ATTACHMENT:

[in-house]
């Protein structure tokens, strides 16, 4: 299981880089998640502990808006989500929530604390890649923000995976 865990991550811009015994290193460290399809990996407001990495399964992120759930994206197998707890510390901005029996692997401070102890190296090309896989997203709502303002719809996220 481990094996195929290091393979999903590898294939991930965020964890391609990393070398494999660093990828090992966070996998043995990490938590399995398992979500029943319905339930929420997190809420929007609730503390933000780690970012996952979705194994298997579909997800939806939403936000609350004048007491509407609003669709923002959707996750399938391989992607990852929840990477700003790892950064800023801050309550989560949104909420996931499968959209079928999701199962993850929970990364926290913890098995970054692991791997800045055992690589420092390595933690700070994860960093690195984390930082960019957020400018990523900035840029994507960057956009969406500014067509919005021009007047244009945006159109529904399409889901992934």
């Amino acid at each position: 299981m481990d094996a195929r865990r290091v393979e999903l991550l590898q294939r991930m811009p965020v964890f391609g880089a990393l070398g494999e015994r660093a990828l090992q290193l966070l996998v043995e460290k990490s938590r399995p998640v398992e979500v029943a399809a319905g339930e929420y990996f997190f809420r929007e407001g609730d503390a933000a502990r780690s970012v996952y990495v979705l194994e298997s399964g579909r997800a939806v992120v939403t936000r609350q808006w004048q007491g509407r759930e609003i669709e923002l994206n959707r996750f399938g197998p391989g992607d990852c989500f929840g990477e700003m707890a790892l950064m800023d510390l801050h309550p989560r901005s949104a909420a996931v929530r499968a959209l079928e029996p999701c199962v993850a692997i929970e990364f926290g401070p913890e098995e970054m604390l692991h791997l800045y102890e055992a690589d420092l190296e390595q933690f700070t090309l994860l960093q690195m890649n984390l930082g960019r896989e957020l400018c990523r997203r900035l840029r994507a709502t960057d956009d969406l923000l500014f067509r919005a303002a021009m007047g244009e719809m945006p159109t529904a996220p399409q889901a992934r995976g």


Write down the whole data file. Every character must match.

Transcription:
[in-house]
């Protein structure tokens, strides 16, 4: 299981880089998640502990808006989500929530604390890649923000995976 865990991550811009015994290193460290399809990996407001990495399964992120759930994206197998707890510390901005029996692997401070102890190296090309896989997203709502303002719809996220 481990094996195929290091393979999903590898294939991930965020964890391609990393070398494999660093990828090992966070996998043995990490938590399995398992979500029943319905339930929420997190809420929007609730503390933000780690970012996952979705194994298997579909997800939806939403936000609350004048007491509407609003669709923002959707996750399938391989992607990852929840990477700003790892950064800023801050309550989560949104909420996931499968959209079928999701199962993850929970990364926290913890098995970054692991791997800045055992690589420092390595933690700070994860960093690195984390930082960019957020400018990523900035840029994507960057956009969406500014067509919005021009007047244009945006159109529904399409889901992934």
């Amino acid at each position: 299981m481990d094996a195929r865990r290091v393979e999903l991550l590898q294939r991930m811009p965020v964890f391609g880089a990393l070398g494999e015994r660093a990828l090992q290193l966070l996998v043995e460290k990490s938590r399995p998640v398992e979500v029943a399809a319905g339930e929420y990996f997190f809420r929007e407001g609730d503390a933000a502990r780690s970012v996952y990495v979705l194994e298997s399964g579909r997800a939806v992120v939403t936000r609350q808006w004048q007491g509407r759930e609003i669709e923002l994206n959707r996750f399938g197998p391989g992607d990852c989500f929840g990477e700003m707890a790892l950064m800023d510390l801050h309550p989560r901005s949104a909420a996931v929530r499968a959209l079928e029996p999701c199962v993850a692997i929970e990364f926290g401070p913890e098995e970054m604390l692991h791997l800045y102890e055992a690589d420092l190296e390595q933690f700070t090309l994860l960093q690195m890649n984390l930082g960019r896989e957020l400018c990523r997203r900035l840029r994507a709502t960057d956009d969406l923000l500014f067509r919005a303002a021009m007047g244009e719809m945006p159109t529904a996220p399409q889901a992934r995976g």